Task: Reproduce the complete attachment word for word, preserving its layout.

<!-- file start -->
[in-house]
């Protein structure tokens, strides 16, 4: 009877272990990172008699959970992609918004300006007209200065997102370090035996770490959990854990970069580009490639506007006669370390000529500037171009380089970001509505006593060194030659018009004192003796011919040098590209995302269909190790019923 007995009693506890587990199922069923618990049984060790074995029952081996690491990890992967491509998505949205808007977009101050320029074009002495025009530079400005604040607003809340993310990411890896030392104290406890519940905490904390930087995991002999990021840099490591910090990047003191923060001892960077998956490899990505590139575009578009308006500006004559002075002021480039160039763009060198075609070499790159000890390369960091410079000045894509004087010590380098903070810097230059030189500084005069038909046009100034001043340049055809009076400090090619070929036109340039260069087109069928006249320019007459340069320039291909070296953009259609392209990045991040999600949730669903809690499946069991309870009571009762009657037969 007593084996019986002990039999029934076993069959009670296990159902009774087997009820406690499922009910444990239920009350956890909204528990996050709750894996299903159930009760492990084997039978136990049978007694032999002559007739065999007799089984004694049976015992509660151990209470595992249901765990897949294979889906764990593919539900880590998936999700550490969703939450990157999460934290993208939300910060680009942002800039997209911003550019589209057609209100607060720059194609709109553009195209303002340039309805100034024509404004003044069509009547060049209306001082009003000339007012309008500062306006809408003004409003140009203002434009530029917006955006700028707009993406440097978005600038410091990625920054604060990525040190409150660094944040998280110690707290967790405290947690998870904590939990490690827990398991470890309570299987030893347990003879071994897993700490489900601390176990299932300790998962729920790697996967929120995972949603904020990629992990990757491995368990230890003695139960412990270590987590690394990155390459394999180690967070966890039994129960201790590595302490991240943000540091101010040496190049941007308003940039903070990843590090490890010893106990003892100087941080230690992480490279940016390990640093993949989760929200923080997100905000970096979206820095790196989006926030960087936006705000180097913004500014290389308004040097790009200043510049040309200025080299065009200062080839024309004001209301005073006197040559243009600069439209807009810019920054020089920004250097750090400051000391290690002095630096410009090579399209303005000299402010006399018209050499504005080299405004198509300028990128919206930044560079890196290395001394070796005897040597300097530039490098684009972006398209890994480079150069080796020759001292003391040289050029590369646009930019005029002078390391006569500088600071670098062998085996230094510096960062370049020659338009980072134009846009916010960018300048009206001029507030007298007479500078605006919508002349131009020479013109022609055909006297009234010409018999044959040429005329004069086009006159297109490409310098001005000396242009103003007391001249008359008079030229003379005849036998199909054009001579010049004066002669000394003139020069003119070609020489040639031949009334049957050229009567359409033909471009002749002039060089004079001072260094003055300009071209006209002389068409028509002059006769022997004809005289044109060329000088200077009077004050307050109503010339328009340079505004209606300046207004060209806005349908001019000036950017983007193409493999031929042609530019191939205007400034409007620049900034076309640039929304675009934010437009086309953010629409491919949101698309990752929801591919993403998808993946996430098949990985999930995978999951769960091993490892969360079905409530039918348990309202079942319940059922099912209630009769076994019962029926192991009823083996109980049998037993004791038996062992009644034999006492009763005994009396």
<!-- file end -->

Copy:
[in-house]
């Protein structure tokens, strides 16, 4: 009877272990990172008699959970992609918004300006007209200065997102370090035996770490959990854990970069580009490639506007006669370390000529500037171009380089970001509505006593060194030659018009004192003796011919040098590209995302269909190790019923 007995009693506890587990199922069923618990049984060790074995029952081996690491990890992967491509998505949205808007977009101050320029074009002495025009530079400005604040607003809340993310990411890896030392104290406890519940905490904390930087995991002999990021840099490591910090990047003191923060001892960077998956490899990505590139575009578009308006500006004559002075002021480039160039763009060198075609070499790159000890390369960091410079000045894509004087010590380098903070810097230059030189500084005069038909046009100034001043340049055809009076400090090619070929036109340039260069087109069928006249320019007459340069320039291909070296953009259609392209990045991040999600949730669903809690499946069991309870009571009762009657037969 007593084996019986002990039999029934076993069959009670296990159902009774087997009820406690499922009910444990239920009350956890909204528990996050709750894996299903159930009760492990084997039978136990049978007694032999002559007739065999007799089984004694049976015992509660151990209470595992249901765990897949294979889906764990593919539900880590998936999700550490969703939450990157999460934290993208939300910060680009942002800039997209911003550019589209057609209100607060720059194609709109553009195209303002340039309805100034024509404004003044069509009547060049209306001082009003000339007012309008500062306006809408003004409003140009203002434009530029917006955006700028707009993406440097978005600038410091990625920054604060990525040190409150660094944040998280110690707290967790405290947690998870904590939990490690827990398991470890309570299987030893347990003879071994897993700490489900601390176990299932300790998962729920790697996967929120995972949603904020990629992990990757491995368990230890003695139960412990270590987590690394990155390459394999180690967070966890039994129960201790590595302490991240943000540091101010040496190049941007308003940039903070990843590090490890010893106990003892100087941080230690992480490279940016390990640093993949989760929200923080997100905000970096979206820095790196989006926030960087936006705000180097913004500014290389308004040097790009200043510049040309200025080299065009200062080839024309004001209301005073006197040559243009600069439209807009810019920054020089920004250097750090400051000391290690002095630096410009090579399209303005000299402010006399018209050499504005080299405004198509300028990128919206930044560079890196290395001394070796005897040597300097530039490098684009972006398209890994480079150069080796020759001292003391040289050029590369646009930019005029002078390391006569500088600071670098062998085996230094510096960062370049020659338009980072134009846009916010960018300048009206001029507030007298007479500078605006919508002349131009020479013109022609055909006297009234010409018999044959040429005329004069086009006159297109490409310098001005000396242009103003007391001249008359008079030229003379005849036998199909054009001579010049004066002669000394003139020069003119070609020489040639031949009334049957050229009567359409033909471009002749002039060089004079001072260094003055300009071209006209002389068409028509002059006769022997004809005289044109060329000088200077009077004050307050109503010339328009340079505004209606300046207004060209806005349908001019000036950017983007193409493999031929042609530019191939205007400034409007620049900034076309640039929304675009934010437009086309953010629409491919949101698309990752929801591919993403998808993946996430098949990985999930995978999951769960091993490892969360079905409530039918348990309202079942319940059922099912209630009769076994019962029926192991009823083996109980049998037993004791038996062992009644034999006492009763005994009396």